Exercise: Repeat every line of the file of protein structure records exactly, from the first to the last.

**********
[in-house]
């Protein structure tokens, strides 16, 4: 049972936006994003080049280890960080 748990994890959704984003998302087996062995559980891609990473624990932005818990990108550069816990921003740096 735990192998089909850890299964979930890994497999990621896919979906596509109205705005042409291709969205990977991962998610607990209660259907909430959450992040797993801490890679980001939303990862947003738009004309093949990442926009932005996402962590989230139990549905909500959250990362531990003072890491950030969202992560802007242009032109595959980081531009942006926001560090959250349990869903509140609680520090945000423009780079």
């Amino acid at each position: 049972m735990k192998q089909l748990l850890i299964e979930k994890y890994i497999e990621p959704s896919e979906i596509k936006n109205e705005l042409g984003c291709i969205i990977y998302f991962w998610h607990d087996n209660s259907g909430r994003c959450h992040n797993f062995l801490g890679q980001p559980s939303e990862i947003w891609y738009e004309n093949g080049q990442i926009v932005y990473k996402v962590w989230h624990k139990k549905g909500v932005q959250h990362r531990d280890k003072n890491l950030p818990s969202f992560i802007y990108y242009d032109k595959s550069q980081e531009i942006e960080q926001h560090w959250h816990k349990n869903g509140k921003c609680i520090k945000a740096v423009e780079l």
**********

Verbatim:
[in-house]
């Protein structure tokens, strides 16, 4: 049972936006994003080049280890960080 748990994890959704984003998302087996062995559980891609990473624990932005818990990108550069816990921003740096 735990192998089909850890299964979930890994497999990621896919979906596509109205705005042409291709969205990977991962998610607990209660259907909430959450992040797993801490890679980001939303990862947003738009004309093949990442926009932005996402962590989230139990549905909500959250990362531990003072890491950030969202992560802007242009032109595959980081531009942006926001560090959250349990869903509140609680520090945000423009780079």
């Amino acid at each position: 049972m735990k192998q089909l748990l850890i299964e979930k994890y890994i497999e990621p959704s896919e979906i596509k936006n109205e705005l042409g984003c291709i969205i990977y998302f991962w998610h607990d087996n209660s259907g909430r994003c959450h992040n797993f062995l801490g890679q980001p559980s939303e990862i947003w891609y738009e004309n093949g080049q990442i926009v932005y990473k996402v962590w989230h624990k139990k549905g909500v932005q959250h990362r531990d280890k003072n890491l950030p818990s969202f992560i802007y990108y242009d032109k595959s550069q980081e531009i942006e960080q926001h560090w959250h816990k349990n869903g509140k921003c609680i520090k945000a740096v423009e780079l």